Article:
A change of pace…

Hello!
I’ve decided to change the title of this blog to “The Curious Commuter” due to the amount of thinking and idea generating that I do while driving about 3,000 miles a month.

Many of these ideas are shot from mind to media via twitter (@Jginese23) and expanded on from there. In the past I’ve used Twitter as nothing more than a place to read interesting shared articles and participate in a conversation here or there. Once I started to tweet my random thoughts and ideas on Twitter this past weekend, some people found interest and encouraged me to run with a few of them. (thanks @LittleJame @dawnpappas @jenontheblock @carolyngolz)

Now my interest is peaking and my brain is working overtime – constantly observing (and participating) in the life that is happening around me while thinking what could be done differently or more efficiently.

For example, http://twitter.com/JGinese23/status/14111885661 or perhaps this http://twitter.com/JGinese23/status/14111992728.

So now I will try to post an idea every day here that I thought about during my ride into work.

Stay tuned…you may be inspired, entertained, or perhaps confused.

Rock on,

Joe



What versus Why

As seen on www.LandmarkLeadership.org – 5/6/2010

Martin Luther King Jr. said the words that have been repeated by millions of teachers, administrators, students, leaders…”I have a dream.” Little did those people who went to listen to him that hot August day in 1963, know that his “dream” would come to fruition and would go on to inspire all 200,000 of them in attendance.

Would go on to inspire a country…

Would go on to inspire…change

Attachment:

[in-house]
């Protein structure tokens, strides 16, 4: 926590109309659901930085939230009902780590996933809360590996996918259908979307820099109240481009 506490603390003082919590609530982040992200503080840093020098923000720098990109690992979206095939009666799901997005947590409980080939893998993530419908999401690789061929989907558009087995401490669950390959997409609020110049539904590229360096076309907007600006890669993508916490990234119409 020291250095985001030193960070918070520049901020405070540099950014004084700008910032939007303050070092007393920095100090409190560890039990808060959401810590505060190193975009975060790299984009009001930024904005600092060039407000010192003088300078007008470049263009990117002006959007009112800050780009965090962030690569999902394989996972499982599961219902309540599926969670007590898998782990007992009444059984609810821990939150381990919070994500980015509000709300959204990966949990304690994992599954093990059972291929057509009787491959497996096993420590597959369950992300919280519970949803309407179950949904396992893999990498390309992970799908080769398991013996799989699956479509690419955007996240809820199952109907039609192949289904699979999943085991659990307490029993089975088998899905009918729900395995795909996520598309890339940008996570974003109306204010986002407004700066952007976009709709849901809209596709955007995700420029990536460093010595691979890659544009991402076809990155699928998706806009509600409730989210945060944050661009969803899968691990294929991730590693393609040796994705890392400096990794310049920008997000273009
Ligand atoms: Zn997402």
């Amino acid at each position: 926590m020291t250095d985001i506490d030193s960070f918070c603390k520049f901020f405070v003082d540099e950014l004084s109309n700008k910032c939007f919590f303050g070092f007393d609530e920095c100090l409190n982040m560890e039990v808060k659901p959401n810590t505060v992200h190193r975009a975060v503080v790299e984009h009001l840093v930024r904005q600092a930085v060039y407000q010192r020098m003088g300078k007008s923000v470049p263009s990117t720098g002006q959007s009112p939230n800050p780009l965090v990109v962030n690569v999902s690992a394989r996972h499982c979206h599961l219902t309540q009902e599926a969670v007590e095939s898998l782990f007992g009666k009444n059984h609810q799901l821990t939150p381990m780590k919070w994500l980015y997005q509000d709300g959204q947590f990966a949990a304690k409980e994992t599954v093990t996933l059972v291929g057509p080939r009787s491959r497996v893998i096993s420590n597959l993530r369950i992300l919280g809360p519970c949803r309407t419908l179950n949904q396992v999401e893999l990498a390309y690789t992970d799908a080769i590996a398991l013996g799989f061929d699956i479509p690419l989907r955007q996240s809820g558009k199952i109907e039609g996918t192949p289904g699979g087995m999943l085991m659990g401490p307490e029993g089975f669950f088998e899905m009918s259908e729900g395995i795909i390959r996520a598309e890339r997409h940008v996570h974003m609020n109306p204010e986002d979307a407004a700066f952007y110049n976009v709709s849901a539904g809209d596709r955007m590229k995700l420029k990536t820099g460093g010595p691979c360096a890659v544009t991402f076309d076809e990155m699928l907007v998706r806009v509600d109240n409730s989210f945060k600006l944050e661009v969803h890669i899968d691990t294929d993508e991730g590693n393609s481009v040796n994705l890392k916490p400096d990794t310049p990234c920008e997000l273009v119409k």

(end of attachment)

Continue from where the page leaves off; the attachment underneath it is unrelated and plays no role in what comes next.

Would go on to inspire…ACTION

Simon Sinek explains in an intriguing 18-minute TED talk that people don’t buy what you do they buy why you do it. His argument is enlightening, interesting, and in a word, fascinating. In fact, watching that may help you better understand where I am coming from as I continue this blog entry…click on the link and watch…I’ll wait…

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Isn’t the material he gives about Apple raising your eyebrows? It gets better…keep watching.

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Ok you should be done by now.

People don’t buy what you do; they buy why you do it.

Think about that as you enter your next job search.

Think about that as you plan out your next staff retreat.

Think about that as you ponder what you are doing in your current position: would students/faculty/staff “buy” what you are “selling” if they saw you in “action”?

Which brings me back to Dr. King – people did not follow him and his words because he was a fantastic orator, or because he dressed sharply, or because he went to exotic locations. He was particularly ordinary by many means – an educated, well spoken reverend was/is not hard to find. However the way in which he did it – with the passion, the thoughtfulness, the drive, the humility, and the faith were qualities harder to find and those are the reasons people followed him (IMHO).

They believed in his message but not because he was speaking but because he was preaching. Preaching, not speaking, not lecturing, not talking, but preaching with the full faith and devotion of someone who was committed not because it was the right time to say it but because it needed to be said.

As Mr. Sinek points out Dr. King gave the “I have a dream” speech, not the “I have a plan” speech. Dr. King wasn’t pitching a plan or a strategy; he was stating his beliefs with the fervor and passion that others envied.  It was that envy that brought others to a point that it inspired them to take action.

Do you as a professional act in ways that inspire others to take action? Do you as a professional take action? Do your students and colleagues listen to you speak or do they hear you preach?

It’s May which means year-end reports, budget planning, and time to look back on the pool of assessment you’ve done throughout the year. After reading through the reports, the assessments, the evaluations…sit back for a second and write on a whiteboard or piece of paper, “I have a dream…” and let your staff (and yourself!) finish the sentence keeping in mind Mr. Sinek’s theory;